declaration, but this class doesn't exist at this point
         in your program.

     No such pipe open
         (P) An error peculiar to VMS.  The internal routine
         my_pclose() tried to close a pipe which hadn't been
         opened.  This should have been caught earlier as an

perl v5.8.8                2006-06-30                          45

PERLDIAG(1)     Perl Programmers Reference Guide      PERLDIAG(1)

         attempt to close an unopened filehandle.

     No such pseudo-hash field "%s"
         (F) You tried to access an array as a hash, but the
         field name used is not defined.  The hash at index 0
         should map all valid field names to array indices for
         that to work.

     No such pseudo-hash field "%s" in variable %s of type %s
         (F) You tried to access a field of a typed variable
         where the type does not know about the field name.  The
         field names are looked up in the %FIELDS hash in the
         type package at compile time.  The %FIELDS hash is %usu-
         ally set up with the 'fields' pragma.

     No such signal: SIG%s
         (W signal) You specified a signal name as a subscript to
         %SIG that was not recognized.  Say "kill -l" in your
         shell to see the valid signal names on your system.

     Not a CODE reference
         (F) Perl was trying to evaluate a reference to a code
         value (that is, a subroutine), but found a reference to
         something else instead.  You can use the ref() function
         to find out what kind of ref it really was.  See also
         perlref.

     Not a format reference
         (F) I'm not sure how you managed to generate a reference
         to an anonymous format, but this indicates you did, and
         that it didn't exist.

     Not a GLOB reference
         (F) Perl was trying to evaluate a reference to a
         "typeglob" (that is, a symbol table entry that looks
         like *foo), but found a reference to something else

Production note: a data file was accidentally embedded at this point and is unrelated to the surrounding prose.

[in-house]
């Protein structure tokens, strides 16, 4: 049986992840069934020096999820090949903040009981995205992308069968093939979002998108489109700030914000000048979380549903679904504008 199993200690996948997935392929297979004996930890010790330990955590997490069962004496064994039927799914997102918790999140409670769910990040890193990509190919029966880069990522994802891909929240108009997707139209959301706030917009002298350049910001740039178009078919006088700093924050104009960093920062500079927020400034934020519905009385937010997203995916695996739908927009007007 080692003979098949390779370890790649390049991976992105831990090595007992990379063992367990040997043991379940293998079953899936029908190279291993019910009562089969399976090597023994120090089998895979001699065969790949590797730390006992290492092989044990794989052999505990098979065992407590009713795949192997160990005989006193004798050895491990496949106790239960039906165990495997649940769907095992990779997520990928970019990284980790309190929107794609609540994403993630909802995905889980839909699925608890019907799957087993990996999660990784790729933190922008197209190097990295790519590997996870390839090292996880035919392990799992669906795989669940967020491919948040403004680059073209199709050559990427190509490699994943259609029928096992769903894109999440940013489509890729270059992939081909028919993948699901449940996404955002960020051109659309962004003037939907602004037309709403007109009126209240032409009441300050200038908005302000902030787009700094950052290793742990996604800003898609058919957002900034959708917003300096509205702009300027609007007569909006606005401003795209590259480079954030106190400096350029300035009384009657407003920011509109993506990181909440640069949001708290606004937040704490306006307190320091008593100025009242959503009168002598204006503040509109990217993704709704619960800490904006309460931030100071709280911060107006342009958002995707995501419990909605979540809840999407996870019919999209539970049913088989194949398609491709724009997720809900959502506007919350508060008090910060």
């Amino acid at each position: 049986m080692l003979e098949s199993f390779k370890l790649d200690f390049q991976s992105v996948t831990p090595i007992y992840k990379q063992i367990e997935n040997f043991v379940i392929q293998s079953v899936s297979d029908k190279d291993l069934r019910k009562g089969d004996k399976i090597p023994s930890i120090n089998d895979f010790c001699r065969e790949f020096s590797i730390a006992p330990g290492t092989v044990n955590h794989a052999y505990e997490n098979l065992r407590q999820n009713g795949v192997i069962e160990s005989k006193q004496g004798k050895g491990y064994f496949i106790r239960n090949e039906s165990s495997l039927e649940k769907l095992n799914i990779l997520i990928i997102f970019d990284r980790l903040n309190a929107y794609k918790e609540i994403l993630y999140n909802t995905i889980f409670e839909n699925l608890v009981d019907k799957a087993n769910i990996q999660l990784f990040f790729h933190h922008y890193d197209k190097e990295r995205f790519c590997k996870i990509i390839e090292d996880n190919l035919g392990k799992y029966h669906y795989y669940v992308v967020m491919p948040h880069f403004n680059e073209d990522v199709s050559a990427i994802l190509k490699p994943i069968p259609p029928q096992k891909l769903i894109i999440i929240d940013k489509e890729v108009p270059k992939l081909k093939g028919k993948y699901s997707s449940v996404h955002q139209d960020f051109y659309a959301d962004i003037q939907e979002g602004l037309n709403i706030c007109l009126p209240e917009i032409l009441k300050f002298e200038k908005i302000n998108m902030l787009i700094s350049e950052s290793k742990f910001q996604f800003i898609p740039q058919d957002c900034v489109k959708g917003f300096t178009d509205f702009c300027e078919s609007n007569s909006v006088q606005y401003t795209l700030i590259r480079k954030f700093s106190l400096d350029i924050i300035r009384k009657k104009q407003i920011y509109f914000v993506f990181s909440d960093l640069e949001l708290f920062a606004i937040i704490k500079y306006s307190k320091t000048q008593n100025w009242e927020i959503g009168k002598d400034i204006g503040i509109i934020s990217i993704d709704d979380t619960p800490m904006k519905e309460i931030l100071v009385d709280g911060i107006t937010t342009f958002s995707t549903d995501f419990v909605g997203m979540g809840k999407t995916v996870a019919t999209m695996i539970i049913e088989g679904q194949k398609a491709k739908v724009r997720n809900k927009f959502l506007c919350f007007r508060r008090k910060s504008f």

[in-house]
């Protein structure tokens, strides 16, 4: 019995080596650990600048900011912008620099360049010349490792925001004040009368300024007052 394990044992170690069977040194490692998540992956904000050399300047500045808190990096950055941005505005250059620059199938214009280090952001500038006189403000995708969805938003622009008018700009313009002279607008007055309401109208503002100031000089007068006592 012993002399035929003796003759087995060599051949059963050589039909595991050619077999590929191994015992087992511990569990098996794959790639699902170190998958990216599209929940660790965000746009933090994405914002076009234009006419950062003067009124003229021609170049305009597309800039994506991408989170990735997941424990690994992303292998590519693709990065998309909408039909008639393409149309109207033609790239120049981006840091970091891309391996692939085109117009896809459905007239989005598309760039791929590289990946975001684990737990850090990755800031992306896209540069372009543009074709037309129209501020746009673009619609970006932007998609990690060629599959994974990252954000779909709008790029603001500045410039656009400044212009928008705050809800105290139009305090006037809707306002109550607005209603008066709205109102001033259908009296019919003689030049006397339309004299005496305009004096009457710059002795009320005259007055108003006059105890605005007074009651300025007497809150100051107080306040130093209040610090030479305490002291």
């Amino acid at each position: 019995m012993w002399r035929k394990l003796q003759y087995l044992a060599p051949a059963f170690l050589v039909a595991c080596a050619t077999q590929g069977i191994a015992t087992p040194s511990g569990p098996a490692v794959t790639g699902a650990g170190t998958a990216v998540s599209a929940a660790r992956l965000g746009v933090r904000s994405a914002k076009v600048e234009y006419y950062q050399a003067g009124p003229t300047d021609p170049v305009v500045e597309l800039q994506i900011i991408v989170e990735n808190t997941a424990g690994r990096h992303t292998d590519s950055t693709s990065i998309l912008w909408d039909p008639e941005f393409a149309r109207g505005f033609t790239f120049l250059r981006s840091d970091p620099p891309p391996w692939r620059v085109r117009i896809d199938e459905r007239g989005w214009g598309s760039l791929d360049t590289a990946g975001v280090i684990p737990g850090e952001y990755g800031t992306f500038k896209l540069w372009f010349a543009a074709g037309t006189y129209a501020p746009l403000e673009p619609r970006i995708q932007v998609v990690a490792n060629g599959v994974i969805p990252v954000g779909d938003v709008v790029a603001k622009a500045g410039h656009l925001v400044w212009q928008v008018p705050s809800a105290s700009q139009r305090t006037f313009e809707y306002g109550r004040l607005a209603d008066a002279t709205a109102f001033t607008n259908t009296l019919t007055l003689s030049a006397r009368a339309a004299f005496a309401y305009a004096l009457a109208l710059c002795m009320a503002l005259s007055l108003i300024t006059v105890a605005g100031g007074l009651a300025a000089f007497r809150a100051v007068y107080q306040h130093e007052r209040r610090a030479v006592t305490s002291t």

instead.  You can use the ref() function to find out
         what kind of ref it really was.  See perlref.

     Not a HASH reference
         (F) Perl was trying to evaluate a reference to a hash
         value, but found a reference to something else instead.
         You can use the ref() function to find out what kind of
         ref it really was.  See perlref.

     Not an ARRAY reference
         (F) Perl was trying to evaluate a reference to an array
         value, but found a reference to something else instead.
         You can use the ref() function to find out what kind of
         ref it really was.  See perlref.

     Not a perl script

perl v5.8.8                2006-06-30                          46

PERLDIAG(1)     Perl Programmers Reference Guide      PERLDIAG(1)

         (F) The setuid emulator requires that scripts have a
         well-formed #! line even on machines that don't support
         the #! construct.  The line must mention perl.

     Not a SCALAR reference
         (F) Perl was trying to evaluate a reference to a scalar
         value, but found a reference to something else instead.
         You can use the ref() function to find out what kind of
         ref it really was.  See perlref.

     Not a subroutine reference
         (F) Perl was trying to evaluate a reference to a code
         value (that is, a subroutine), but found a reference to
         something else instead.  You can use the ref() function
         to find out what kind of ref it really was.  See also
         perlref.

     Not a subroutine reference in overload table
         (F) An attempt was made to specify an entry in an over-
         loading table that doesn't somehow point to a valid sub-
         routine.  See overload.

     Not enough arguments for %s
         (F) The function requires more arguments than you speci-
         fied.

     Not enough format arguments
         (W syntax) A format specified more picture fields than
         the next line supplied.  See perlform.

     %s: not found
         (A) You've accidentally run your script through the
         Bourne shell instead of Perl.  Check the #! line, or
         manually feed your script into Perl yourself.

     no UTC offset information; assuming local time is UTC
         (S) A warning peculiar to VMS.  Perl was unable to find
         the local timezone offset, so it's assuming that local
         system time is equivalent to UTC.  If it's not, define
         the logical name SYS$TIMEZONE_DIFFERENTIAL to translate
         to the number of seconds which need to be added to UTC
         to get local time.

     Non-string passed as bitmask
         (W misc) A number has been passed as a bitmask argument
         to select(). Use the vec() function to construct the
         file descriptor bitmasks for select. See "select" in
         perlfunc

     Null filename used
         (F) You can't require the null filename, especially
         because on many machines that means the current

perl v5.8.8                2006-06-30                          47

PERLDIAG(1)     Perl Programmers Reference Guide      PERLDIAG(1)

         directory!  See "require" in perlfunc.

     NULL OP IN RUN
         (P debugging) Some internal routine called run() with a
         null opcode pointer.